CROMWELL – Before heading over to Kevin Ollie’s tournament at Glastonbury Hills, I stopped by the TPC at River Highlands on a gorgeous Monday morning, where Ray Allen was hosting his golf tournament.
It has been quite a summer for Allen, who turned 38 on July 20 and whose clutch three-pointer sent Game 6 of the NBA Finals to overtime, where the Heat won to stay alive. (A signed photo of Allen launching that historic shot was up for the charity auction.)
He ended up with another championship ring, and he has decided to go for one more. Then he appeared in Washington, before the Senate’s Special Committee on Aging, to help raise awareness for the need to continue fund Diabetes research. Allen’s six-year-old son, Walker, suffers from Type 1 Diabetes.
Last week, in Hartford, he was on hand as new computer equipment was installed at the Wish School, the fruits of his, and the Ray of Hope Foundation’s labors on this important front.
Ray Allen’s career goes on and on. Basketball has given him a platform and he is determined to put it to good use.
Here are some highlights of our interview:
On his appearance before Congress on July 9:
“It’s two-fold. I go I n there as an NBA player that has a voice, a little power where I can help mobilize people. But more importantly, I’m a father that wants a cure for my son and his diabetes. So my hope going in there was to create enough noise to make people understand this is a serious disease and I live with it every single day, and to make sure no kids lose their lives because they were misdiagnosed and their parents understand the warning signs. Fatigue, dehydration, bed-wetting. The Senators got a chance to see the face of diabetes, these little kids who have nothing to do with why they have the disease. My son handles it in stride, but over the summer, he’s kind of bucking taking his medicine. He takes it, but I can tell he’s starting to grow and he wants to be over it. He’s angry. He sees other kids running off into the distance and not worrying about anything.”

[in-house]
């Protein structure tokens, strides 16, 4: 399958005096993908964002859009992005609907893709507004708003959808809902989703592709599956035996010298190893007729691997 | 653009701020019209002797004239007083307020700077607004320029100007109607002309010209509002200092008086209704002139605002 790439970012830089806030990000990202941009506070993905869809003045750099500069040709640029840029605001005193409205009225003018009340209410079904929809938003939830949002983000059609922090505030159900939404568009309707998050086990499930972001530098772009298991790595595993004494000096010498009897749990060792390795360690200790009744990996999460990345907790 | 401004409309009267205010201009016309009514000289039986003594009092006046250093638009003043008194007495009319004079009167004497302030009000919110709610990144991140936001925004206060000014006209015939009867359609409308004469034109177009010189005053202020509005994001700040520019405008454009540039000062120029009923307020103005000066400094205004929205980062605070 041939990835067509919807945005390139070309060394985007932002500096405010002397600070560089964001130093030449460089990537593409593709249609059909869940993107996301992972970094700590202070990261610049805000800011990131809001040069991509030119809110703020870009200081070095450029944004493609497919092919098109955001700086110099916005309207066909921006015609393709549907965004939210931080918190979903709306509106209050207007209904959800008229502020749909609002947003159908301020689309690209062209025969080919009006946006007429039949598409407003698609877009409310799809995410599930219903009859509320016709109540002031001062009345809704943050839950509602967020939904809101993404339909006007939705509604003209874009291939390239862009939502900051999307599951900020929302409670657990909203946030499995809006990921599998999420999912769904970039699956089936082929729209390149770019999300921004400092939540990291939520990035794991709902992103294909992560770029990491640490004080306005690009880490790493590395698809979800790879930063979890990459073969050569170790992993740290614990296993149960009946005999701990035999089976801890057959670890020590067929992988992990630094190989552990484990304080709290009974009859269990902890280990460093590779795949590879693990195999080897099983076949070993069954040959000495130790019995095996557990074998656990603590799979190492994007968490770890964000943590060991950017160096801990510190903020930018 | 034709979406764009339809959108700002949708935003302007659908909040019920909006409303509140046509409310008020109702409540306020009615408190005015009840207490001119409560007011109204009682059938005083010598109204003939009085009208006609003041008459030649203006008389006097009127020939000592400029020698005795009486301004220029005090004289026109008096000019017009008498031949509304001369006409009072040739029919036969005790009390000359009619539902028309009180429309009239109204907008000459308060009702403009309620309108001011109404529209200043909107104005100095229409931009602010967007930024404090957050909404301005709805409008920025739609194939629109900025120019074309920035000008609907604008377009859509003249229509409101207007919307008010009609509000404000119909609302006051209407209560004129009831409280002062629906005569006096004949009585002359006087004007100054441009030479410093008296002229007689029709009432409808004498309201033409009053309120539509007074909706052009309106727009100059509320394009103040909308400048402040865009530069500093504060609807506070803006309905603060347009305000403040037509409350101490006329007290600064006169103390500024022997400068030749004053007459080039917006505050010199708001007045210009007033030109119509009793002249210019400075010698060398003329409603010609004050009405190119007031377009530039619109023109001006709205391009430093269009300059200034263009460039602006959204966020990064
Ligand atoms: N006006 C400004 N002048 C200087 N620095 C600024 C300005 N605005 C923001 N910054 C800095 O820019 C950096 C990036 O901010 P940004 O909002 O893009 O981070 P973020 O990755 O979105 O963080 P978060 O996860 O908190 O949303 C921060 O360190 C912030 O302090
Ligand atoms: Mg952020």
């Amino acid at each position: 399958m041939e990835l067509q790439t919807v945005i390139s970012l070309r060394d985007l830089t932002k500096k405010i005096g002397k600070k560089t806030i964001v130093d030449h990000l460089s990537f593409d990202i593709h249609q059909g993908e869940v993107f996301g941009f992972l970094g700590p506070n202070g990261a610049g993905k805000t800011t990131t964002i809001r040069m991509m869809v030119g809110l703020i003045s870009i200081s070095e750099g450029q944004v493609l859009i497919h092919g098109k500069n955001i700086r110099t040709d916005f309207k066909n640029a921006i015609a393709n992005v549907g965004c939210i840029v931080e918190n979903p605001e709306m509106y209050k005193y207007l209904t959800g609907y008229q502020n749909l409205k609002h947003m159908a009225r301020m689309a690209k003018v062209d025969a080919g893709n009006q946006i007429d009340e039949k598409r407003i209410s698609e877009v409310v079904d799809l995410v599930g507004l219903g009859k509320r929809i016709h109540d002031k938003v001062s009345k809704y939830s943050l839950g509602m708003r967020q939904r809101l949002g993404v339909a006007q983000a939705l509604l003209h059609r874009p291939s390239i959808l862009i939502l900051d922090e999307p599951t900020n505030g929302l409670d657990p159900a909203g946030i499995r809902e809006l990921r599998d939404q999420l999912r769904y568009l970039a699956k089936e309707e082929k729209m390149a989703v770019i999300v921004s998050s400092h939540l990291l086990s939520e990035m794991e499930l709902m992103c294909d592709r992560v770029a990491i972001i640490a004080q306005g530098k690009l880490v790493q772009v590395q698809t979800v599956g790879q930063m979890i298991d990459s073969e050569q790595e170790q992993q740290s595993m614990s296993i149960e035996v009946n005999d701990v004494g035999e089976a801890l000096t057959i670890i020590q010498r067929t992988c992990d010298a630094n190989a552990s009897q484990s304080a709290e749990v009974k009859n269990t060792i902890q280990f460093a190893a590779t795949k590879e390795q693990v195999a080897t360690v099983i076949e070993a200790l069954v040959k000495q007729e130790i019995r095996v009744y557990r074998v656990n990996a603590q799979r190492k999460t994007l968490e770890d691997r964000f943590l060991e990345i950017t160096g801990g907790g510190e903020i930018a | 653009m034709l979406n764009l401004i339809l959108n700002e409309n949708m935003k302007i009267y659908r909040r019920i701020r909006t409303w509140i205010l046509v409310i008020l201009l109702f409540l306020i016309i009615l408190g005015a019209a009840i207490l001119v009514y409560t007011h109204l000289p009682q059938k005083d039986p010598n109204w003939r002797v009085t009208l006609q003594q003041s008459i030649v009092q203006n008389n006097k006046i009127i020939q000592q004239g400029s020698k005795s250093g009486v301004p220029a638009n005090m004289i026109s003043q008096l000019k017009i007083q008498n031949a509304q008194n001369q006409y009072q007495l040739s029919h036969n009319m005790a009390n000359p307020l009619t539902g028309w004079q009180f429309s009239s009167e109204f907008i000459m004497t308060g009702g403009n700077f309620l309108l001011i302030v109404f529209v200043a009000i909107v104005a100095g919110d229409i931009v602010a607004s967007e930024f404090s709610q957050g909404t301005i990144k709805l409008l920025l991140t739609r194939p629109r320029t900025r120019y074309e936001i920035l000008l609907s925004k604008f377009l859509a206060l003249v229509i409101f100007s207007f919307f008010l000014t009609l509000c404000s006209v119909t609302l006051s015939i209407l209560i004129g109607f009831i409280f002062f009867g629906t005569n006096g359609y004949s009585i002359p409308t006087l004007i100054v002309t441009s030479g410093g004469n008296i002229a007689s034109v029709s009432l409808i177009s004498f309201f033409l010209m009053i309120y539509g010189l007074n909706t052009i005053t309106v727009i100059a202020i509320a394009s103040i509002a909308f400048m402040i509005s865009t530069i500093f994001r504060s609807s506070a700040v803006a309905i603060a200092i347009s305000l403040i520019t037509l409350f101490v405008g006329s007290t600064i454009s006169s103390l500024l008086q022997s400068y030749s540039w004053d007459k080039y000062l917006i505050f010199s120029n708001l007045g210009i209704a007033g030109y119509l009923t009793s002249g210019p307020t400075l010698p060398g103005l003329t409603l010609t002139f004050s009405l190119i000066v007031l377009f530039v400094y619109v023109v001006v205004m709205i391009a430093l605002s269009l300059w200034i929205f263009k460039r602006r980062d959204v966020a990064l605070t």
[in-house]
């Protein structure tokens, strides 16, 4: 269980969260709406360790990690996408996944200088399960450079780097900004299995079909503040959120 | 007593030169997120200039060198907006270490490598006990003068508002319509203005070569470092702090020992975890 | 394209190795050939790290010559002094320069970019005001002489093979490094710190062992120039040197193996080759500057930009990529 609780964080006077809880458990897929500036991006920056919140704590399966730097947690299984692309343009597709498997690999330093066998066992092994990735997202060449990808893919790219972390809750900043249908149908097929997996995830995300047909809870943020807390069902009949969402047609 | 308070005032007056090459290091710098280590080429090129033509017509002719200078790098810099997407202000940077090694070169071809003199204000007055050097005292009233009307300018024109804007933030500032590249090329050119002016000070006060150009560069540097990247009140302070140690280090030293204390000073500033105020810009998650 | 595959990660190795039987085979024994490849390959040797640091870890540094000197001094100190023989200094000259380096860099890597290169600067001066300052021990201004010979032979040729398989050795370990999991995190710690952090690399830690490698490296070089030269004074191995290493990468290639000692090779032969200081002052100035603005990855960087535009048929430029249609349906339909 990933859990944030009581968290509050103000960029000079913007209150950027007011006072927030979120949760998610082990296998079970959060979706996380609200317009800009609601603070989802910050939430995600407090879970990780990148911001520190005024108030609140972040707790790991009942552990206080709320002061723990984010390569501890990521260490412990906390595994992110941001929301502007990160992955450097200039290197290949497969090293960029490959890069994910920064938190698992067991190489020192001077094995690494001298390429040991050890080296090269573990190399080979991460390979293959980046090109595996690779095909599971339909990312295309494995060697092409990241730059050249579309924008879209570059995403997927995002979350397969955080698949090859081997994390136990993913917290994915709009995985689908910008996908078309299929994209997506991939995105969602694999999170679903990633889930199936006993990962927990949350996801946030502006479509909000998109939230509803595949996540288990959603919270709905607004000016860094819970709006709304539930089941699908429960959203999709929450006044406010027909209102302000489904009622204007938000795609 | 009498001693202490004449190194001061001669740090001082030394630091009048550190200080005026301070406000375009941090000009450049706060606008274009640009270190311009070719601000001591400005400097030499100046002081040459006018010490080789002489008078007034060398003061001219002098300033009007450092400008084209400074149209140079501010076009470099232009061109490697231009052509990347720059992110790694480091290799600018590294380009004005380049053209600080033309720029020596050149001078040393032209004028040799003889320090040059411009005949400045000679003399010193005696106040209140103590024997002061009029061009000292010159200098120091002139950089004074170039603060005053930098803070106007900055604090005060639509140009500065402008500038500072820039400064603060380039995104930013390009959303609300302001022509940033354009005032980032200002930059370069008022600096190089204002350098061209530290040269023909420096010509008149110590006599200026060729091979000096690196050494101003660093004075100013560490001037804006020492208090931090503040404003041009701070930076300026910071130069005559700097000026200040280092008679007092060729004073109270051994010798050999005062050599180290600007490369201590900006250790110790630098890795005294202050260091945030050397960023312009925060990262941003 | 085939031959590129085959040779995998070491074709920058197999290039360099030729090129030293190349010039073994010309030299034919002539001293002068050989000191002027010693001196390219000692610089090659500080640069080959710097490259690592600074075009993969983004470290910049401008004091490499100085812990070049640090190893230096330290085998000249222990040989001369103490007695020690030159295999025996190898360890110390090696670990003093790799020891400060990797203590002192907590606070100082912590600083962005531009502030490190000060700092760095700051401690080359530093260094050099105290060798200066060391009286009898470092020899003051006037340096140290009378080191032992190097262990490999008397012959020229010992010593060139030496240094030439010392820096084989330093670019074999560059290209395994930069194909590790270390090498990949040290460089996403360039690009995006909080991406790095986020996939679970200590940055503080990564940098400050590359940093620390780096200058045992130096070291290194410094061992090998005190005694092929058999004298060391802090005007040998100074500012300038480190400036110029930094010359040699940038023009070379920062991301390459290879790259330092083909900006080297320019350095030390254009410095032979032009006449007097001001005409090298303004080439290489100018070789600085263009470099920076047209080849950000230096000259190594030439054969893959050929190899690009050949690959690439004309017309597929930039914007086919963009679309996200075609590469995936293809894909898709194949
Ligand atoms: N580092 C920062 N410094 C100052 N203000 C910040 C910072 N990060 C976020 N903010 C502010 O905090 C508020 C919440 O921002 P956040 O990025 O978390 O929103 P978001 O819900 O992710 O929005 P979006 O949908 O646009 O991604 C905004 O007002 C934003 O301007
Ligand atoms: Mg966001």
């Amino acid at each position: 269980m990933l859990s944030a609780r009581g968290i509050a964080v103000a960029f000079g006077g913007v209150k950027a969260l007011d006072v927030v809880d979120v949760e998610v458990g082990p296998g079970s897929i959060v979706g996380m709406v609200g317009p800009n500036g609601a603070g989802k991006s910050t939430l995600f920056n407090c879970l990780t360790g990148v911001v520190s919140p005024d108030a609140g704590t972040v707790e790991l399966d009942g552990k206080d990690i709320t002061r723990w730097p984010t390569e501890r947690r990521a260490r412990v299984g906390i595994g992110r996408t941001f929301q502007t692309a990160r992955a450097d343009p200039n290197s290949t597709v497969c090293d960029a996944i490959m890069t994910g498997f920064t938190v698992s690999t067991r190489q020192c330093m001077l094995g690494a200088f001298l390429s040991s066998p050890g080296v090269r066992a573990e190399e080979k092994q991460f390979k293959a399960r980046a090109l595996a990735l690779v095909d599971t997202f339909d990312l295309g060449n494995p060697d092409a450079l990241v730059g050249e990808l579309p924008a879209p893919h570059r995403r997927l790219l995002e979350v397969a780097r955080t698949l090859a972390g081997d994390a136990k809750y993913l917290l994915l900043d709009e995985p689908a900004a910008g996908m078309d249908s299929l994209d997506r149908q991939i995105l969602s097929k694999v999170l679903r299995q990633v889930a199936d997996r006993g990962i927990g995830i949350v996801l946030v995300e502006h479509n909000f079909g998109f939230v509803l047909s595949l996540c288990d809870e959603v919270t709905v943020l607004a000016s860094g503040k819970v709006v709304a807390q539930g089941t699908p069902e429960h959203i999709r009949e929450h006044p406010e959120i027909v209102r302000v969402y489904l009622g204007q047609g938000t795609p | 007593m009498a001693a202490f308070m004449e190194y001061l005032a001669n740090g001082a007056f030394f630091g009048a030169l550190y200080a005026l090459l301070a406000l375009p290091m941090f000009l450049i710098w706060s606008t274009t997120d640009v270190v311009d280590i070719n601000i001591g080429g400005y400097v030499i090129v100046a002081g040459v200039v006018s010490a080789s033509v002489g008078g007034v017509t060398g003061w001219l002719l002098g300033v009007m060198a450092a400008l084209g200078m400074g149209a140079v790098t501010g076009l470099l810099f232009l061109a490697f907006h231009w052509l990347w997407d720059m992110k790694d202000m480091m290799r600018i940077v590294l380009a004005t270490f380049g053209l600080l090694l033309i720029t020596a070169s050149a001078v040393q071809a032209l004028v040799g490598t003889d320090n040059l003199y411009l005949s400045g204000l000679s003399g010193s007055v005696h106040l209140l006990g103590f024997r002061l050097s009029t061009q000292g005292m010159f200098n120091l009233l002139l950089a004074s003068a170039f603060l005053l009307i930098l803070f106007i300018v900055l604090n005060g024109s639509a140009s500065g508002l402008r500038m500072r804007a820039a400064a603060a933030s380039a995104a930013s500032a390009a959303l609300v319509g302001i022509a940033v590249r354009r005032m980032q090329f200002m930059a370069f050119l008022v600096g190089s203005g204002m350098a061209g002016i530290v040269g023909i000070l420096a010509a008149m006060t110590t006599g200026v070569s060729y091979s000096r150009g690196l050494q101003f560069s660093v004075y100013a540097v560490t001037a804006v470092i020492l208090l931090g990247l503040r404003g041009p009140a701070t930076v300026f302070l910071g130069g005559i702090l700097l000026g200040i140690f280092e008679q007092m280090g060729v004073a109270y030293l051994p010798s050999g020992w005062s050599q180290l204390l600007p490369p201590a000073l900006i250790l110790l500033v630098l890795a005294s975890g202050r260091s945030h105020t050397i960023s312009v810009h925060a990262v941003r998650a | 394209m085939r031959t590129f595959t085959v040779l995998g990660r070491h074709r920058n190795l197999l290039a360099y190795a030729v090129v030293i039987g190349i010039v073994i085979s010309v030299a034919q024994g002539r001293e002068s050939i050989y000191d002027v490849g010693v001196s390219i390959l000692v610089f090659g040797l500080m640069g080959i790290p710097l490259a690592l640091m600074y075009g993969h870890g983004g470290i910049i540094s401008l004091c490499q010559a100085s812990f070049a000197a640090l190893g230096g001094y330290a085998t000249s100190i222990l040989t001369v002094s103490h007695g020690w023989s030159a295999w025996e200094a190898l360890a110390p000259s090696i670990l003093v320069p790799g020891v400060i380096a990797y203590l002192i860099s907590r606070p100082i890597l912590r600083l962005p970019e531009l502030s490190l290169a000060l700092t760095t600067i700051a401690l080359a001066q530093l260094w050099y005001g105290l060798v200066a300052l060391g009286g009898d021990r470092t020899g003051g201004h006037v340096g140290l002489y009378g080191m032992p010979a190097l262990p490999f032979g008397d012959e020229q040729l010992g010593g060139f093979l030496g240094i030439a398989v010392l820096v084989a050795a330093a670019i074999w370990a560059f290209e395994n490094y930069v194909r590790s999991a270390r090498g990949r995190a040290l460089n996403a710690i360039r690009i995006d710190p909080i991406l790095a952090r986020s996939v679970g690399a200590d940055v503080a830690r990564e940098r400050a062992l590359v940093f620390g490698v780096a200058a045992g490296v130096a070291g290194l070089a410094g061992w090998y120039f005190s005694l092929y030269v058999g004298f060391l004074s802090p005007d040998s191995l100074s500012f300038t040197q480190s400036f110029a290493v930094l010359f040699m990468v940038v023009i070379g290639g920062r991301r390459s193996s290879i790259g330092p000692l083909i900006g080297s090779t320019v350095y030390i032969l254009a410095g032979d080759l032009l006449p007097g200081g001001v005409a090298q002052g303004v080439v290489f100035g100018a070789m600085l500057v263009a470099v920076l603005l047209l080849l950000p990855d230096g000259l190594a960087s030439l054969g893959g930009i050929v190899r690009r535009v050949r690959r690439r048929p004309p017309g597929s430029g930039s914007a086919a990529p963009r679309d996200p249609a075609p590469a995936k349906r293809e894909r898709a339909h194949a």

On the need for computer upgrades in public schools.
“It was probably one of the things I’m most proud of that I’ve done in my career, to be able to able to take that and go back and stand in front of little kids and say ‘I want to help you succeed. I want to help you be the best you can be.’ … As a society, we’re failing our kids. We’re not putting the money in the right places. The things we love, we get addicted to – TV, sports – the money needs to go into school system. If government isn’t putting money in, private sector has a responsibility. We need to make sure our public schools are up to snuff, that all kids are getting the chance for a good education, not just our own.”
Any thoughts of “going out on top” with a ring?
“I take it one day at a time. Just one day at a time. …. I thought about [retiring]. I thought Continue reading